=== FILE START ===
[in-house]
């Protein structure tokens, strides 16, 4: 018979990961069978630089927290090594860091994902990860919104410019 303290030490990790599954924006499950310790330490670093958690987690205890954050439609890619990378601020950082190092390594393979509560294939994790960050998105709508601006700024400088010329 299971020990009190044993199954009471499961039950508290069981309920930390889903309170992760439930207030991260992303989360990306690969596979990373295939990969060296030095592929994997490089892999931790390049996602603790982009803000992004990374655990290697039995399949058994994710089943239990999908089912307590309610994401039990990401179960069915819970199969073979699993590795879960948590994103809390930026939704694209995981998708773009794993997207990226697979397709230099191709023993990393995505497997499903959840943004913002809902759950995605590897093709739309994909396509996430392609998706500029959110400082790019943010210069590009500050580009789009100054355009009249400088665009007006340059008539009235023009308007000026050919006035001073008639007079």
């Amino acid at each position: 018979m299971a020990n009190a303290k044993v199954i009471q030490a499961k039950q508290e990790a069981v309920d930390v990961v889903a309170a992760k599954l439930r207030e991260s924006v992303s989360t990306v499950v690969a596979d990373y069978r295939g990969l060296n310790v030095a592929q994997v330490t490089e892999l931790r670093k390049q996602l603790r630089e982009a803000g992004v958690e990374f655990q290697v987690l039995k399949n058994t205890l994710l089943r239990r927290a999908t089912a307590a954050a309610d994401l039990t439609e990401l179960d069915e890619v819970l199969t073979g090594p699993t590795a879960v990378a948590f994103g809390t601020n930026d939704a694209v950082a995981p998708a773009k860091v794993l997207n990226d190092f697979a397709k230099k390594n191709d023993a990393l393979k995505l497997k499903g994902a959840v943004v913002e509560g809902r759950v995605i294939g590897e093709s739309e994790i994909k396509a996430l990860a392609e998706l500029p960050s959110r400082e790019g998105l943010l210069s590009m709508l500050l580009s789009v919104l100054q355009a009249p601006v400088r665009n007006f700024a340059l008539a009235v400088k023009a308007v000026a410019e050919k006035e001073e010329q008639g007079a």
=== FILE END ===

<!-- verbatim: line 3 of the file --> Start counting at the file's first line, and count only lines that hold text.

């Amino acid at each position: 018979m299971a020990n009190a303290k044993v199954i009471q030490a499961k039950q508290e990790a069981v309920d930390v990961v889903a309170a992760k599954l439930r207030e991260s924006v992303s989360t990306v499950v690969a596979d990373y069978r295939g990969l060296n310790v030095a592929q994997v330490t490089e892999l931790r670093k390049q996602l603790r630089e982009a803000g992004v958690e990374f655990q290697v987690l039995k399949n058994t205890l994710l089943r239990r927290a999908t089912a307590a954050a309610d994401l039990t439609e990401l179960d069915e890619v819970l199969t073979g090594p699993t590795a879960v990378a948590f994103g809390t601020n930026d939704a694209v950082a995981p998708a773009k860091v794993l997207n990226d190092f697979a397709k230099k390594n191709d023993a990393l393979k995505l497997k499903g994902a959840v943004v913002e509560g809902r759950v995605i294939g590897e093709s739309e994790i994909k396509a996430l990860a392609e998706l500029p960050s959110r400082e790019g998105l943010l210069s590009m709508l500050l580009s789009v919104l100054q355009a009249p601006v400088r665009n007006f700024a340059l008539a009235v400088k023009a308007v000026a410019e050919k006035e001073e010329q008639g007079a």